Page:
I think this goal should go without saying, but I wanted to keep the rubber side down. After last yearâ€™s unfortunate events [See here and here for what Kenny's talking about. - Fatty], itâ€™s my new creed. Plus if I end up in the hospital again, my wife will kill me. Actually, my wifeâ€™s been super supportive, but if I get injured again, Iâ€™ll need to rethink some of my life choices — and Iâ€™m not ready to do that.
Where Is Everyone?
At the start, I noticed how diminished the numbers were this year. I guess the BLM did their job by squashing what I think is one of the premier events of the year. It wasnâ€™t more than a half an hour into this race that I was riding by myself.
I would ride alone for the rest of the race.
During the night hours (the race starts at midnight), I would look back and occasionally see some light in the distance. One racer caught up to me at the first stream where I was filtering, but I didnâ€™t see him or any other racer the whole time I was actually riding.
I really enjoyed the solitude.
I was trying to stay alert, but because it was in the middle of the night, my mind would go into a daydream-like state. I started fantasizing that I was one of only a few survivors in a post apocalyptic world. In this world, endurance cyclists where given the task of biking to and from each small community of survivors.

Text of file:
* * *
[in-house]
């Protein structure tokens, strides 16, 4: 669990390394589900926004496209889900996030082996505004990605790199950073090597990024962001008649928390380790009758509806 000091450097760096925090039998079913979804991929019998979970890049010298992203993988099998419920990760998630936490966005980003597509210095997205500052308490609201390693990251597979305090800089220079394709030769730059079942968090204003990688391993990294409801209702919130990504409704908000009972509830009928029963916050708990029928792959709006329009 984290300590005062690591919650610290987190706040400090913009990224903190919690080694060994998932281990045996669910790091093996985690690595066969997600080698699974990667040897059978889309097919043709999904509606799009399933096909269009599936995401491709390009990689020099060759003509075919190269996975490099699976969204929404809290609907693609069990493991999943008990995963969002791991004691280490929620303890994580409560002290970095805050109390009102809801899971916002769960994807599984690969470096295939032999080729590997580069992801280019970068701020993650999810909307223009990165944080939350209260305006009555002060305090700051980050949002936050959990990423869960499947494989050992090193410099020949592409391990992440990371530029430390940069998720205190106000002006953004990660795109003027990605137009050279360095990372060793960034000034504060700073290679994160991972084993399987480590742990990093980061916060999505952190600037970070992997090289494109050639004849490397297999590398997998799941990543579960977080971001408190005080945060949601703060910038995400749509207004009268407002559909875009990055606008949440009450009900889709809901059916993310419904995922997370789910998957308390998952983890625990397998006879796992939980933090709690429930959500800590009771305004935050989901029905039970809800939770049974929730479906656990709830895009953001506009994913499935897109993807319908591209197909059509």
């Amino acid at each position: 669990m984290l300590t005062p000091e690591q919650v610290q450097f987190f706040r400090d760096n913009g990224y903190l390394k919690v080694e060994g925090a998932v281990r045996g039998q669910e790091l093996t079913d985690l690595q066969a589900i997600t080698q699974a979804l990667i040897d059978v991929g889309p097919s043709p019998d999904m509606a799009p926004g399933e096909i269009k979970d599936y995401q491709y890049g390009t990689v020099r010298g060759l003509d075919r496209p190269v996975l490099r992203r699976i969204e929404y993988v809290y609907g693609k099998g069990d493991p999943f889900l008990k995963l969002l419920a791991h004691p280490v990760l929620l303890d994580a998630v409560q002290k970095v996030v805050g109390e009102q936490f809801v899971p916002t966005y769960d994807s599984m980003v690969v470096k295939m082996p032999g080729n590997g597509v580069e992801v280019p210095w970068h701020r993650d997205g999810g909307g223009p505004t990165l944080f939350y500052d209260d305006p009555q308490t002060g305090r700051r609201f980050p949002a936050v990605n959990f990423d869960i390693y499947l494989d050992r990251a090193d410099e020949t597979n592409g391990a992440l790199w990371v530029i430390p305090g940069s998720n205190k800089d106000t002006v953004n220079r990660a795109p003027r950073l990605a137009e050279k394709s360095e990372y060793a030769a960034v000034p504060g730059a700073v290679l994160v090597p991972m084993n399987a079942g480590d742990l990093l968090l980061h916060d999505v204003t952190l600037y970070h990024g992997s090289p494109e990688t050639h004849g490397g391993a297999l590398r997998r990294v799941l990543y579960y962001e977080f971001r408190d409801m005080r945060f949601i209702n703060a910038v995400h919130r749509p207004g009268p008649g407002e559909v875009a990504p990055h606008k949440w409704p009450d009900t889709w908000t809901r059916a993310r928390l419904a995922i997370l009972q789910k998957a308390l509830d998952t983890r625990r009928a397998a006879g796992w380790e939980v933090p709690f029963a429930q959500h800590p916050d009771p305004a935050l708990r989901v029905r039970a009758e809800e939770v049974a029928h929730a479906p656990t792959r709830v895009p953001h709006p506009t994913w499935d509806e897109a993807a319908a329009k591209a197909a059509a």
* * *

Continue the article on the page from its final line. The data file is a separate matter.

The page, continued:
I felt like I had become a postmodern Kokopelli.
I would also get a song or two stuck in my head. Because Iâ€™m so bad at remembering lyrics, I would only get a phrase or a partial phrase stuck in my head, which would play in an obnoxious loop over and over until I would block it out, by fantasizing again that I was the Kokopelli.
Itâ€™s always an amazing feeling when dawn comes. I wasnâ€™t wearing a watch, so I donâ€™t know what time it was when it started getting light. I was still feeling great and got a huge burst of energy when I reached the top of the last big climb. Itâ€™s called â€œthe top of the worldâ€ and I looked east out at the snow covered LaSalle mountain range, just as the sun peaked over the top. How could I have been so lucky to have been there just at that amazing moment in time?